Despite the brand’s long history in motorsports, Porsche’s relationship with Grand Prix racing has been full of fits and starts. The 718RSK originally competed in Formula 2 before moving to Formula 1 in 1961, where the slightly elderly car didn’t prove competitive. The 804 got the brand its sole championship race victory as a constructor with Dan Gurney at the wheel in 1962.
From there things stayed quiet for nearly two decades. Porsche focused on sports and GT racing, and ignored the world of open wheel cars entirely. Porsche returned in 1983 as an engine builder in partnership with TAG, and powered two constructor and three driver championships in the mid-1980s. With the rule changes of the early 1990s, the brand appeared very briefly in 1991 with an overweight V12, and failed to even qualify for more than half the races in 1991.
Where Porsche left top-tier endurance racing at the top of the heap and on their own terms, they left F1 in 1991 with their tail between their legs. While Porsche recently announced their return to (more-or-less) open-wheel racing with Formula E, the all-electric championship wasn’t their only prospective race series. According to Motorsport.com’s interview with Fritz Enzinger, plans were in the works for a Porsche Formula 1 entry:
“In 2017 there were signals from Formula 1 that the regulations were to be changed and that energy recovery from the exhaust gases [the MGU-H] was no longer required,” [Enzinger] said.
“As of 2017, Porsche was a member of the FIA Manufacturers Commission and was involved in the discussions about the future drive strategy in Formula 1 from 2021 and represented at the meetings.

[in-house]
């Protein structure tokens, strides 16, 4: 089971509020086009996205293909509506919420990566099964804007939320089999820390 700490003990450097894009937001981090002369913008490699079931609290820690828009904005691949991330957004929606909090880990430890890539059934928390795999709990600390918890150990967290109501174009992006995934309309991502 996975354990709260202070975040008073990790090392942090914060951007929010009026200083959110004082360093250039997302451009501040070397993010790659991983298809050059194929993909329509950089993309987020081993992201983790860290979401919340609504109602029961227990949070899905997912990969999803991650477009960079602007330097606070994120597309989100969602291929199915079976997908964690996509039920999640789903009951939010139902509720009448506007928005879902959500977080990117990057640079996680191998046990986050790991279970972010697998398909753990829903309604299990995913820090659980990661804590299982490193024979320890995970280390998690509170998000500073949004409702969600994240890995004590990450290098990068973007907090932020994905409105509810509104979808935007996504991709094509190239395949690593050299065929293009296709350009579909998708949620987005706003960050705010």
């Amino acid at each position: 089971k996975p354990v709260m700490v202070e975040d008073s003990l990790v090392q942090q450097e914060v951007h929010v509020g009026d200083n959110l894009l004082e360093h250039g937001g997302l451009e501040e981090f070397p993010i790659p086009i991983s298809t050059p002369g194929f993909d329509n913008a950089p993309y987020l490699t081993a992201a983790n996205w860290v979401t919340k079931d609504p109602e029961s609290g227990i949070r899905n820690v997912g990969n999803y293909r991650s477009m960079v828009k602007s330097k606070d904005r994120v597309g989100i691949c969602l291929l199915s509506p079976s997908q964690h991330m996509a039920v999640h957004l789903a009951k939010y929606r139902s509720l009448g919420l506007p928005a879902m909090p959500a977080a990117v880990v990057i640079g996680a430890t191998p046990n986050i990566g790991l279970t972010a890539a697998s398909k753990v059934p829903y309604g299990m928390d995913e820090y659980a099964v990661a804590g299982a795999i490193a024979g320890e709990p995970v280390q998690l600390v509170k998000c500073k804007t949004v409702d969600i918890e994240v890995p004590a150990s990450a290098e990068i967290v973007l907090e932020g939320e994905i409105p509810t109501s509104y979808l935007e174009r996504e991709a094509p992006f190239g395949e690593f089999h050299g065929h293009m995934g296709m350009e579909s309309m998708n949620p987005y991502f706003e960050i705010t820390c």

“On the one hand we took part in these working groups. On the other hand the guys developed a six-cylinder for the WEC in parallel. Of course, we thought about what would have to change if the engine were to be used in Formula 1. Such things can be done in two ways.”
Though a move to FE, where Audi was also present, was an “obvious idea”, Enzinger said the six-cylinder engine concept was still pursued because an F1 engine without the MGU-H would “also be interesting for a super sports car”.
“At the end of 2017, we received a concrete order from our parent company to further develop a highly efficient six-cylinder engine, despite its LMP1 withdrawal,” he said.
“Not only on paper, but actually as hardware and with the idea that this engine will be put to the test in 2019. That was the order from the board to us.”
Enzinger said its six-cylinder engine “is complete and running on the test bench” as a team of “20 to 25 technicians” use it “for analyses and further orders with regard to series relevance.”
Porsche’s entry was set to coincide with a 2021 rule change for the series, though given the recent changes in Formula 1, Porsche’s future entry in top-tier Grand Prix racing seems to be somewhere between unlikely and impossible.